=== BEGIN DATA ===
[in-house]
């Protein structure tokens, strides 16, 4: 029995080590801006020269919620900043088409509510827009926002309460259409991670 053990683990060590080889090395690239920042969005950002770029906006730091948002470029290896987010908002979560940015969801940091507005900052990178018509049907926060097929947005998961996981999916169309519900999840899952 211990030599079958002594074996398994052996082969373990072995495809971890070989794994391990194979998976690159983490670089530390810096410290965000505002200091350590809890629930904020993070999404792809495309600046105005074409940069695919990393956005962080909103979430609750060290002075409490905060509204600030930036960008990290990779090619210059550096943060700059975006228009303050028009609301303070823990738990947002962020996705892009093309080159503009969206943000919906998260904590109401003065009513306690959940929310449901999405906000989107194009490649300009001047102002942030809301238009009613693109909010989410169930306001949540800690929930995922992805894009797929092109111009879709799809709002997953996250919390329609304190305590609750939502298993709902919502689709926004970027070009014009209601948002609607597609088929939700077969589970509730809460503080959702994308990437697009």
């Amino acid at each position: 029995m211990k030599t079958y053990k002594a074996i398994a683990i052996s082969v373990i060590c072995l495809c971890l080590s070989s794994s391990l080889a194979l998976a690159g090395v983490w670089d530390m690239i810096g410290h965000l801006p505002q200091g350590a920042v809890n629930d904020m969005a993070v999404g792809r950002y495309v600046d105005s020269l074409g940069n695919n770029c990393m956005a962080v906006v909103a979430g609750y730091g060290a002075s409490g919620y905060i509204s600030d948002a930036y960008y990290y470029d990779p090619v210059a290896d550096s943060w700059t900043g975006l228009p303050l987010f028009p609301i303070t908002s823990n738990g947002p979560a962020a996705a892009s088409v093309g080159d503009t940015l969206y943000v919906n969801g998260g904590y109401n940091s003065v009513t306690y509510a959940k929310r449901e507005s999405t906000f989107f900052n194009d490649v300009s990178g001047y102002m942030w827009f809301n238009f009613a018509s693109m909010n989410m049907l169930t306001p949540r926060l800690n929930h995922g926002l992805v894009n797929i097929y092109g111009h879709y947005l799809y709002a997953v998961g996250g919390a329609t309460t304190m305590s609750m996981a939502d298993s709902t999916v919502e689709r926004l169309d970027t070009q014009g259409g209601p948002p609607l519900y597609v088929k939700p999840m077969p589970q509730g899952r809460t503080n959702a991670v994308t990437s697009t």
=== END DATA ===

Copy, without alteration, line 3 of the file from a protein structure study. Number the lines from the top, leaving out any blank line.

């Amino acid at each position: 029995m211990k030599t079958y053990k002594a074996i398994a683990i052996s082969v373990i060590c072995l495809c971890l080590s070989s794994s391990l080889a194979l998976a690159g090395v983490w670089d530390m690239i810096g410290h965000l801006p505002q200091g350590a920042v809890n629930d904020m969005a993070v999404g792809r950002y495309v600046d105005s020269l074409g940069n695919n770029c990393m956005a962080v906006v909103a979430g609750y730091g060290a002075s409490g919620y905060i509204s600030d948002a930036y960008y990290y470029d990779p090619v210059a290896d550096s943060w700059t900043g975006l228009p303050l987010f028009p609301i303070t908002s823990n738990g947002p979560a962020a996705a892009s088409v093309g080159d503009t940015l969206y943000v919906n969801g998260g904590y109401n940091s003065v009513t306690y509510a959940k929310r449901e507005s999405t906000f989107f900052n194009d490649v300009s990178g001047y102002m942030w827009f809301n238009f009613a018509s693109m909010n989410m049907l169930t306001p949540r926060l800690n929930h995922g926002l992805v894009n797929i097929y092109g111009h879709y947005l799809y709002a997953v998961g996250g919390a329609t309460t304190m305590s609750m996981a939502d298993s709902t999916v919502e689709r926004l169309d970027t070009q014009g259409g209601p948002p609607l519900y597609v088929k939700p999840m077969p589970q509730g899952r809460t503080n959702a991670v994308t990437s697009t």